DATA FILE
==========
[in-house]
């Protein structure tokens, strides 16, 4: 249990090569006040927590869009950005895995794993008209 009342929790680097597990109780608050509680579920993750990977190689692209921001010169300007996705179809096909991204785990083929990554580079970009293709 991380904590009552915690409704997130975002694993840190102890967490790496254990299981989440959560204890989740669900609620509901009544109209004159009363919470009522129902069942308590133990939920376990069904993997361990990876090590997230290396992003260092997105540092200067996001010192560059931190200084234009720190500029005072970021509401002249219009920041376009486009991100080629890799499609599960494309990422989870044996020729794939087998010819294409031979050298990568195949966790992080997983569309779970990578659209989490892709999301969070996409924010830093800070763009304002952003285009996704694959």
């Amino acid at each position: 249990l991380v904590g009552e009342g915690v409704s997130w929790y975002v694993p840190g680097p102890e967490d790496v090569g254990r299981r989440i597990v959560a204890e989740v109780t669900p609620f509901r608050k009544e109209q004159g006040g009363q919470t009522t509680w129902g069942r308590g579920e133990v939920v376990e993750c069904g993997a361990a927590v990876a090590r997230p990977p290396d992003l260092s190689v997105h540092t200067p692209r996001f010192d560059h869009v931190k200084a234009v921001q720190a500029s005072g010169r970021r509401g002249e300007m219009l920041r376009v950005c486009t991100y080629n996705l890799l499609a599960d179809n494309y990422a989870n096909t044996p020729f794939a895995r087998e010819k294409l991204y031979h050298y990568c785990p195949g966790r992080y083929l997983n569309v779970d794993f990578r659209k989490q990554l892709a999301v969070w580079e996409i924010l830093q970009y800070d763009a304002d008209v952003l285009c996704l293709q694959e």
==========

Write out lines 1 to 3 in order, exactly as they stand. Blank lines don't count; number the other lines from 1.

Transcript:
[in-house]
């Protein structure tokens, strides 16, 4: 249990090569006040927590869009950005895995794993008209 009342929790680097597990109780608050509680579920993750990977190689692209921001010169300007996705179809096909991204785990083929990554580079970009293709 991380904590009552915690409704997130975002694993840190102890967490790496254990299981989440959560204890989740669900609620509901009544109209004159009363919470009522129902069942308590133990939920376990069904993997361990990876090590997230290396992003260092997105540092200067996001010192560059931190200084234009720190500029005072970021509401002249219009920041376009486009991100080629890799499609599960494309990422989870044996020729794939087998010819294409031979050298990568195949966790992080997983569309779970990578659209989490892709999301969070996409924010830093800070763009304002952003285009996704694959």
């Amino acid at each position: 249990l991380v904590g009552e009342g915690v409704s997130w929790y975002v694993p840190g680097p102890e967490d790496v090569g254990r299981r989440i597990v959560a204890e989740v109780t669900p609620f509901r608050k009544e109209q004159g006040g009363q919470t009522t509680w129902g069942r308590g579920e133990v939920v376990e993750c069904g993997a361990a927590v990876a090590r997230p990977p290396d992003l260092s190689v997105h540092t200067p692209r996001f010192d560059h869009v931190k200084a234009v921001q720190a500029s005072g010169r970021r509401g002249e300007m219009l920041r376009v950005c486009t991100y080629n996705l890799l499609a599960d179809n494309y990422a989870n096909t044996p020729f794939a895995r087998e010819k294409l991204y031979h050298y990568c785990p195949g966790r992080y083929l997983n569309v779970d794993f990578r659209k989490q990554l892709a999301v969070w580079e996409i924010l830093q970009y800070d763009a304002d008209v952003l285009c996704l293709q694959e």